Manage Your Now Michael Linenberger

Discussion in 'PUBLIC: Discuss the GTD Methodology' started by rodxmas, Sep 30, 2019.

  1. rodxmas

    rodxmas Registered

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    Hi Everyone!

    I have been practicing GTD for 13 years and feel comfortable with yet always learning the methodology. For a variety of reasons, I am switching my set up from Todoist to a MS office 365 system with Outlook as the base task list. In doing my research I came across Michael Lineberger's book and methodology. Has anyone had experience with either transitioning to or incorporating any of the MYN principles with GTD? Trying to decide if it is worth it to me to finish the book and or buy the video series. BTW I found the Outlook Webinars fantastic and they made my transition very easy.
     
  2. Longstreet

    Longstreet Registered

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    I know of his work. I don't think there is anything wrong with integrating his approach with GTD. If it works well for you and allows to to focus better, then go for it!
     
  3. mcogilvie

    mcogilvie Registered

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    Linenberger has a free ebook on his website, plus several books in print. The free ebook explains his method for organizing todo’s into “Critical Now”, “Opportunity Now” and “Over the Horizion”. He mentions David Allen approvingly in his books, and I think you can incorporate at least some of his ideas into gtd without too much of a problem. I’ve tried the list organization he advocates, and it was ok but not as productive as vanilla gtd. Your mileage may vary.
     
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  4. Longstreet

    Longstreet Registered

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    I really do like those categories - the over the horizon would be my later or someday list. Opportunity now is my standard next actions list. Critical now are starred show they show up in my focus list in Nirvana - actions that are due today automatically do.
     
  5. mcogilvie

    mcogilvie Registered

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    Yeah, Things and Nirvana are very similar that way so that functionality is kind of already there for both of us. Linenberger also advocates limiting both lists, and that doesn't work well for me.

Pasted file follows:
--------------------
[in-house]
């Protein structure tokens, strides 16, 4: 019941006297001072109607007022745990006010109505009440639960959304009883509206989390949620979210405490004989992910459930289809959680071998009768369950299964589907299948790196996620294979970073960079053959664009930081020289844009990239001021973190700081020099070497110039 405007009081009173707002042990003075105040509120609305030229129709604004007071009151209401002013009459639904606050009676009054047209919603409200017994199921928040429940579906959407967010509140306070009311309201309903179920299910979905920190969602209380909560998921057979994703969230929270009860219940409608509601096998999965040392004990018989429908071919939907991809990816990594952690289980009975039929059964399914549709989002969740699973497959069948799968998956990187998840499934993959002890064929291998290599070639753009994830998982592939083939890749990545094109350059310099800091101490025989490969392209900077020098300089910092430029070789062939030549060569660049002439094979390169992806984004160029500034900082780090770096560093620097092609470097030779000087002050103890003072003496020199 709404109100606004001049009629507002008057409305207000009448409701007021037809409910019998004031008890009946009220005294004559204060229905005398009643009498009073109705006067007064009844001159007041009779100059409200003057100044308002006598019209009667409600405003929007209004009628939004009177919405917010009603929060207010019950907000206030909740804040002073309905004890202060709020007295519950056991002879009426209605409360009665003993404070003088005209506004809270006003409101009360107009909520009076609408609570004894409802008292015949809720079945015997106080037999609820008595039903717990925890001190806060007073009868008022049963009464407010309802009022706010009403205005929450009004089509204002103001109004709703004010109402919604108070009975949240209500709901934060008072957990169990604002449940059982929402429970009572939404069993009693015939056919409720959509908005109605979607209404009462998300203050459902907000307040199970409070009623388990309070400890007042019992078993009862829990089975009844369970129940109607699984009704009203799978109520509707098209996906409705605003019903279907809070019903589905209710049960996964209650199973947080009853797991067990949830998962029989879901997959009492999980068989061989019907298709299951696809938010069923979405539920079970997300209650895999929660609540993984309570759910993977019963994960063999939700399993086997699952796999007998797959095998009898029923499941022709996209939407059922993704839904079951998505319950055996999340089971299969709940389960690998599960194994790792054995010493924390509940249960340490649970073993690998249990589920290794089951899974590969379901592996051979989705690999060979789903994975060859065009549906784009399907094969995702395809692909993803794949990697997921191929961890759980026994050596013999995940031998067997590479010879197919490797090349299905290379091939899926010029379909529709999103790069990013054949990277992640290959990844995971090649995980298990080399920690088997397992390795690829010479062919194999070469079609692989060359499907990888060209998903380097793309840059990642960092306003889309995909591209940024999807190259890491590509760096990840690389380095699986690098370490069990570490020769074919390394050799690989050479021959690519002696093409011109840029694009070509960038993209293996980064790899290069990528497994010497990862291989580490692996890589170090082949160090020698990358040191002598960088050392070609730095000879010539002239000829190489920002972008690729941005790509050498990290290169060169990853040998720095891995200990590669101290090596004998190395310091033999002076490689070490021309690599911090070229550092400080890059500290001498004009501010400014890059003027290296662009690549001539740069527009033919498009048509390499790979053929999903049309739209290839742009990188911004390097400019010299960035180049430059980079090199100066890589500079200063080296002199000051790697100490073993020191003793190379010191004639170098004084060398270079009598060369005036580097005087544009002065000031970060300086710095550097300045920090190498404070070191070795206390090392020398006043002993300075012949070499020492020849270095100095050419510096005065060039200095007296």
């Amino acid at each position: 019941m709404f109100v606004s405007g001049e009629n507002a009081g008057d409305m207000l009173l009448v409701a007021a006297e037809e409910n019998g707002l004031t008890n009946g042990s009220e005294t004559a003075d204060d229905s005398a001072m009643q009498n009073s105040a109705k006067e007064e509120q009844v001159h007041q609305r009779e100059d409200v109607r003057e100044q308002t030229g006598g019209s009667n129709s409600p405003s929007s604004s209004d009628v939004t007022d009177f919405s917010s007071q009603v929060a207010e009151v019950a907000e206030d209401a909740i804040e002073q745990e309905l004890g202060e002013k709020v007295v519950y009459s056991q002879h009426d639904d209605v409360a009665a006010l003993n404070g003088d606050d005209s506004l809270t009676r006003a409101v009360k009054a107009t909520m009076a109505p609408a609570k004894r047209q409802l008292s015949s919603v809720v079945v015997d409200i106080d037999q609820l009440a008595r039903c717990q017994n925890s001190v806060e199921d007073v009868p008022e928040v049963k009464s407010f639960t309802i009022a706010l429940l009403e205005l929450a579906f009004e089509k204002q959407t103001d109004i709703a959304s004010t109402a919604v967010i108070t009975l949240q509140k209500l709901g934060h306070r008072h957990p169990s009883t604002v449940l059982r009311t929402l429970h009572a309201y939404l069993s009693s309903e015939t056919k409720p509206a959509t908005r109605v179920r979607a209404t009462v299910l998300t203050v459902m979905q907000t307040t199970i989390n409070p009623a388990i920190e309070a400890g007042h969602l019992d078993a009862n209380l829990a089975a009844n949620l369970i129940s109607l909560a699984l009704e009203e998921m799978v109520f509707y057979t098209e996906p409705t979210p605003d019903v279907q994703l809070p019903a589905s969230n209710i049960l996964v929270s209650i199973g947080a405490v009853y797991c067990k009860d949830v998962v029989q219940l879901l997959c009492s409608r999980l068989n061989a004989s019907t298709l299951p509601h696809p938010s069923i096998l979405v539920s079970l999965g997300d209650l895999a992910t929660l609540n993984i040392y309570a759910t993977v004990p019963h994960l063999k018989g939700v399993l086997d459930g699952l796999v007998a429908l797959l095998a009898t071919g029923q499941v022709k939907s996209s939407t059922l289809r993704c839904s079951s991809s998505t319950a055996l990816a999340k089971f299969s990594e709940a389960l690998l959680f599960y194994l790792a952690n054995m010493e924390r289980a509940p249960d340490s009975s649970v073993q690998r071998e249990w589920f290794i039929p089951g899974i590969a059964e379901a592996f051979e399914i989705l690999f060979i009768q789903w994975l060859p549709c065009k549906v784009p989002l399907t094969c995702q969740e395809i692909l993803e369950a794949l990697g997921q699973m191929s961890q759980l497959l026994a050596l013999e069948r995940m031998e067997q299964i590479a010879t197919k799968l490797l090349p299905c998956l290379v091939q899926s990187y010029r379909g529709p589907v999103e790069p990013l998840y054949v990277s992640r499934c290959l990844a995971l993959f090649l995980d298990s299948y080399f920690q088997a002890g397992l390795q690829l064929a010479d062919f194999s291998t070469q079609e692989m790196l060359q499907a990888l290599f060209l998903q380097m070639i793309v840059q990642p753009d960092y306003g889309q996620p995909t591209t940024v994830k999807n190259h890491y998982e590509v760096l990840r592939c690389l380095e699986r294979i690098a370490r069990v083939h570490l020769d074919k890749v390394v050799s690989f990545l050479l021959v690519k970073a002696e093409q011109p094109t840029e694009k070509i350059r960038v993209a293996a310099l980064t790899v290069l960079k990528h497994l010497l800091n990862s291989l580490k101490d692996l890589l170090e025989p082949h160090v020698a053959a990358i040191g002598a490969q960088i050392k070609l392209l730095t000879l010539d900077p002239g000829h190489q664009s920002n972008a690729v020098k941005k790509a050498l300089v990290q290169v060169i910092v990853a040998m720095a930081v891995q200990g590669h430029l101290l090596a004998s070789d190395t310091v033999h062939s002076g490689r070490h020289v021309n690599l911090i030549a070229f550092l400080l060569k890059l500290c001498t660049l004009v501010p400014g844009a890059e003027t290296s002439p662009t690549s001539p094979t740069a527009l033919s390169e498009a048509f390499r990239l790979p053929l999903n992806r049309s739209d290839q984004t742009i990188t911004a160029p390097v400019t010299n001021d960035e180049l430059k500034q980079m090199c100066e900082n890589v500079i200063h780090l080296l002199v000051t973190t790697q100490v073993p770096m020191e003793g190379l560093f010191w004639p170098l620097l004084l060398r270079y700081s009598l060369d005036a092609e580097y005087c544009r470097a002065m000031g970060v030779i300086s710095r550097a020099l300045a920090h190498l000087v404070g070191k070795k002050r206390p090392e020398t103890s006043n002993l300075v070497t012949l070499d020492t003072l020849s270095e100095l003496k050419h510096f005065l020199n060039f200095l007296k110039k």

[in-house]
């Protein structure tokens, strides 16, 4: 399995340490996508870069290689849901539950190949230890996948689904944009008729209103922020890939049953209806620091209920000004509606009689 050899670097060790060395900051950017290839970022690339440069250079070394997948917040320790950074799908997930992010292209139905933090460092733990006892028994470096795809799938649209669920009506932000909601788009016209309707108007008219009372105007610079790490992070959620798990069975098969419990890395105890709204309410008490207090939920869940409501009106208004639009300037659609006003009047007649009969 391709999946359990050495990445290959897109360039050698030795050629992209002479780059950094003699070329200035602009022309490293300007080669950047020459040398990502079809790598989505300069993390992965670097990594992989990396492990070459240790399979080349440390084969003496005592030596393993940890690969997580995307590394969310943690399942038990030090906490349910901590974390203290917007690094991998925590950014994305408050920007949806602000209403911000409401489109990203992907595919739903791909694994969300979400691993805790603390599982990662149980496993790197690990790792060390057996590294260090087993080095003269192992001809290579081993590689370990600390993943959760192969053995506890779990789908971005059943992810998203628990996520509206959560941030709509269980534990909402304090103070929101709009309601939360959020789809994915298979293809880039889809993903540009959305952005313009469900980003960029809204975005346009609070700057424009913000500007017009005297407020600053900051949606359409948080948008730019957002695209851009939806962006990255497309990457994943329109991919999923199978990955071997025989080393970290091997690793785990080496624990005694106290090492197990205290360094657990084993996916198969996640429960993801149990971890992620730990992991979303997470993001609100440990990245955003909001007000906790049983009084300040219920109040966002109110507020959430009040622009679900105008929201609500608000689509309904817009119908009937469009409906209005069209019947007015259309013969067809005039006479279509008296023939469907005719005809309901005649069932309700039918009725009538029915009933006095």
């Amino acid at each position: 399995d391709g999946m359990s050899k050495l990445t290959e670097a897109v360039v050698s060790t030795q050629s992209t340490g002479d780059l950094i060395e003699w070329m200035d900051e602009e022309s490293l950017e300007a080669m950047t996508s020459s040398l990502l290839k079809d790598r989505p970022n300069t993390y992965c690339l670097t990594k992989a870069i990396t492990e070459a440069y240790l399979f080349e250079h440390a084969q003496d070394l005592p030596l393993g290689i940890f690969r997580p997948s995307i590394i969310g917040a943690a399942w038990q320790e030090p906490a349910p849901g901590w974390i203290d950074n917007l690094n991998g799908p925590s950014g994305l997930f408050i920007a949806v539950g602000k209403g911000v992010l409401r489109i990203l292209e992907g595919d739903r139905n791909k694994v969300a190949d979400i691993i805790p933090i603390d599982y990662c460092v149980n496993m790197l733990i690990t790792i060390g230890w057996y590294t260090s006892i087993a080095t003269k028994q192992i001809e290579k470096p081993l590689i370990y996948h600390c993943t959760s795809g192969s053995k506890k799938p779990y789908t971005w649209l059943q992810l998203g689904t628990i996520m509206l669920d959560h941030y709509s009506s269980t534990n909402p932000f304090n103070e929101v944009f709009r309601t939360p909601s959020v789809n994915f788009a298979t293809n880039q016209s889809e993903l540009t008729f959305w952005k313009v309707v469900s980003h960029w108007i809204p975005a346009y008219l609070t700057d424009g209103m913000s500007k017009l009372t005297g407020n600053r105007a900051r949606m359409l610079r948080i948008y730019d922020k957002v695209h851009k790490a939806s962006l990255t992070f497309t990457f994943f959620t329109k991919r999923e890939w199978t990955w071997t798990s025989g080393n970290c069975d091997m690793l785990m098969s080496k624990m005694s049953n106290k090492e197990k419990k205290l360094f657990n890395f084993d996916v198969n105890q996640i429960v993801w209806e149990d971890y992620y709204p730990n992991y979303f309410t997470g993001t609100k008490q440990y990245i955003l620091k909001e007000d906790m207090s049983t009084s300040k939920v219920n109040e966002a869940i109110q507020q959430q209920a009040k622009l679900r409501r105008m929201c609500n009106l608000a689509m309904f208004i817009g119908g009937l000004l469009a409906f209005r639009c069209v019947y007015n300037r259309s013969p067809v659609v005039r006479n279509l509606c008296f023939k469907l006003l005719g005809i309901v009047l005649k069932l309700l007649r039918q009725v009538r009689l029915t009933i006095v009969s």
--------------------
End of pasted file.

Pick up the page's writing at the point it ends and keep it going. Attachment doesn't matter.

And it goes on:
6. OF user

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    I have used Linenberger's system in the past. It has its issues, especially in that it is designed for a work system only, so it works best if you don't use it for personal stuff or if you run two systems using ML's techniques. That is a deal breaker for me right there. As far as integrating with GTD, you would have to alter the organize, review and engage parts of the GTD system, so it will diverge greatly from GTD.
     
  7. TesTeq

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    In Things you can star an Action for today (“Critical Now”) but as far as I understand you have to use tags for “Opportunity Now” and “Over the Horizon”. Why? Because Things uses dates for moving items from Anytime to Upcoming. There is no "Upcoming" sliding window in the calendar. Am I right?
     
  8. mcogilvie

    mcogilvie Registered

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    In Things, items move into Today for three reasons: a start date of today, a deadline of today, or manual selection. Items with a deadline of today show that due date in red. Due today is what I think of as corresponding to Linenberger’s Critical Now, and on the today list without a deadline of today is Opportunity Now. If an item has a future start date or a future deadline, it shows in the Upcoming view on the start date, or not the due date if there is no start date. Everything is accessible from Anytime and nothing is moved out of it; Today, Upcoming and Someday are filtered views.Does that make sense?
     
  9. TesTeq

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    Yes. So "Over the Horizon" items shouldn't have "When?" dates or "Deadline" dates because - I suppose - there shouldn't be uncontrolled, automatic movement of items between lists.
     
  10. mcogilvie

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    Things has its own method for handling “someday” items, so I guess “over the horizon” would be just stuff in Anytime that you will do, just not today (unless you have extra time). Items with scheduled start dates do move at the scheduled time onto Today, which is consistent with Linenberger’s Manage Your Now ideas. Items with deadlines do much the same. Things doesn’t map perfectly to either a vanilla GTD implementation or to Linenberger’s ideas, and I’m ok with that.
     
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